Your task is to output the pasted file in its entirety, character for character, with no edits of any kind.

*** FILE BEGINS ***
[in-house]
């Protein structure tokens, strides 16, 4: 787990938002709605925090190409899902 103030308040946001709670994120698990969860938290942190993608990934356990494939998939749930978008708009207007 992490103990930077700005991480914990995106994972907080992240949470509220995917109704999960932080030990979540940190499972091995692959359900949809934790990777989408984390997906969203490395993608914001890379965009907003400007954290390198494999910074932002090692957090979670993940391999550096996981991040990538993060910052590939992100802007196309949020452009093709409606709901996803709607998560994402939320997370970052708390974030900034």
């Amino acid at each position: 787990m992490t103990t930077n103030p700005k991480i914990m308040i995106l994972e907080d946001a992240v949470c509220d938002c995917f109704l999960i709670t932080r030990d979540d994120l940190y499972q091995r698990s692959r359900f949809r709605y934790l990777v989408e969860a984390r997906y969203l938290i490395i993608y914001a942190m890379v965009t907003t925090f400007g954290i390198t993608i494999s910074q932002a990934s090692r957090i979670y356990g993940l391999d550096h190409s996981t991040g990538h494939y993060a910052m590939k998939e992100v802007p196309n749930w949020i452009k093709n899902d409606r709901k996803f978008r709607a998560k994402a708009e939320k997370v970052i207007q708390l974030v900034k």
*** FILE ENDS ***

[in-house]
């Protein structure tokens, strides 16, 4: 787990938002709605925090190409899902 103030308040946001709670994120698990969860938290942190993608990934356990494939998939749930978008708009207007 992490103990930077700005991480914990995106994972907080992240949470509220995917109704999960932080030990979540940190499972091995692959359900949809934790990777989408984390997906969203490395993608914001890379965009907003400007954290390198494999910074932002090692957090979670993940391999550096996981991040990538993060910052590939992100802007196309949020452009093709409606709901996803709607998560994402939320997370970052708390974030900034």
């Amino acid at each position: 787990m992490t103990t930077n103030p700005k991480i914990m308040i995106l994972e907080d946001a992240v949470c509220d938002c995917f109704l999960i709670t932080r030990d979540d994120l940190y499972q091995r698990s692959r359900f949809r709605y934790l990777v989408e969860a984390r997906y969203l938290i490395i993608y914001a942190m890379v965009t907003t925090f400007g954290i390198t993608i494999s910074q932002a990934s090692r957090i979670y356990g993940l391999d550096h190409s996981t991040g990538h494939y993060a910052m590939k998939e992100v802007p196309n749930w949020i452009k093709n899902d409606r709901k996803f978008r709607a998560k994402a708009e939320k997370v970052i207007q708390l974030v900034k």